The hulking presence of Donald Trump, the speaking-overs, the childish phrasing, the parade of scowls, grimaces and frowns were all too much. It was a tour de force of ‘bigly’ bullying, grotesque mannerisms and just plain nastiness.
After awhile even Hillary Clinton was being pushed into blunt rejoinders and mean-spirited reposts. You had to stop and think every so often that this was a debate to determine who gets to be the chief executive of the free world, and the commander-in-chief of the most powerful armed forces ever assembled on Earth.
For boomers who can still manage a look back to the likes of Prime Minister Winston Churchill, and presidents Dwight Eisenhower, John Kennedy, and Ronald Reagan, and the full reign of Her Majesty Queen Elizabeth II, it is shocking how low the level of acceptable public performance has fallen.
A presidential hopeful can now apparently muster nearly 40 percent of the U.S. voting public by harshly demeaning public service, speaking in circles, off the cuff, without evidence of intellectual preparation, notes or teleprompter queues. Meandering dog-bite prose, physical trolling on the town hall debate stage, avoidance of every question, and serial repetition of Grade 7 level playground insults carried Trump through 90 minutes of debate.
Imagine what this is doing to the millennial and post-millennial mind set – especially as it relates to participation in the highest levels of democracy. The free rage of loony internet threads, the Breitbart/alt-right spite of talk radio and Fox News, and amused tolerance of computer porn is all rolled together in Trumpworld. You are free to say whatever pops into your head, and you can lie repeatedly to hammer home a ‘truth’ that started as a lie. Better still, tax avoidance is proof of superior intelligence, beautiful women are magically available to the boss, and the pursuit of personal gratification and greed are the hallmarks of success.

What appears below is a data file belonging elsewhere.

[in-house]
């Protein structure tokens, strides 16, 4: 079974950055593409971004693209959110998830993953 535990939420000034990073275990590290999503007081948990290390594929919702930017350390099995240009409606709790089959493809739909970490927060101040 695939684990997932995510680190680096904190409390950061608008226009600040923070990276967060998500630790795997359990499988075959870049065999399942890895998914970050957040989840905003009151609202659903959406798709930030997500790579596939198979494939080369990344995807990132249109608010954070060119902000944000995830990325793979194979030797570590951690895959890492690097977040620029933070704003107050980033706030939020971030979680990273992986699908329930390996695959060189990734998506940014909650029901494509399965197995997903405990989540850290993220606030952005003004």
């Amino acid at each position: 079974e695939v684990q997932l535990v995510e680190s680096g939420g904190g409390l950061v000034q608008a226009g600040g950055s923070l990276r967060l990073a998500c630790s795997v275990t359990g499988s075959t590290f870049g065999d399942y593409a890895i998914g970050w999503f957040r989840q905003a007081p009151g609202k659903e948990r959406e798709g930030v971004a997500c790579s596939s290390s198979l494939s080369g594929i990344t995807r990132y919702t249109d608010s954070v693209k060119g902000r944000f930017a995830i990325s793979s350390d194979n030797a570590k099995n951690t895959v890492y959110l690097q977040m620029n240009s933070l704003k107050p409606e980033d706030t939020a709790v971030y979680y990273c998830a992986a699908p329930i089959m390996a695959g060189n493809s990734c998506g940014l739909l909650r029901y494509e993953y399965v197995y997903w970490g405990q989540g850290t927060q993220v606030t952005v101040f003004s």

It would appear that Trumpworld is a male haven, where women may be invited in as sort-of equals if they pass the Miss Universe test, but only until age 35, when they are replaced. Males apparently can rumble about into their 70s (at least), and put themselves forward for extremely stressful 24/7 work, without much evident effort to stay in shape. Junk food is de rigueur, you go everywhere by personal jet, there is plenty of time for hanging out with your old locker room buddies, and perhaps you can even find time to take married women furniture shopping.
At some level, this adolescent, narcissistic fantasy can become bizarrely humorous. Especially when it is championed as the meaning of life. But there is a dark side. It is still not beyond the realm of rational belief that Donald Trump could be elected president. And, with his new powers, he would instruct his Attorney General to appoint a Special Prosecutor to investigate Clinton’s 33,000 missing e-mails. He followed up with the rejoinder, “You’d be in jail,” if he became president. The next day his campaign manager dismissed this comment as a “quip.” Some quip.
I wonder how the thousands of senior public servants who serve the executive functions of the White House, the Armed Forces, the Central Intelligence Agency, and the judiciary will react to such orders. It is conceivable that highly placed career officers in the public service would refuse to follow what they thought to be illegal orders, especially so if they came from a chief executive exhibiting off-balance behaviour. What happens next in this scenario? Are non-compliant public servants fired on the spot? Arrested? Worse?
This is the stuff revolutions are made of – not maintenance of the public order.
We have to hope that the common sense of the electorate will rise to the occasion, and that sanity will prevail. Even if it does, this presidential election season we have seen unsettling evidence of what might be.
Mike Robinson has been CEO of three Canadian NGOs: the Arctic Institute of North America, the Glenbow Museum and the Bill Reid Gallery. Mike has chaired the national boards of Friends of the Earth, the David Suzuki Foundation, and the Canadian Parks and Wilderness Society. In 2004, he became a Member of the Order of Canada.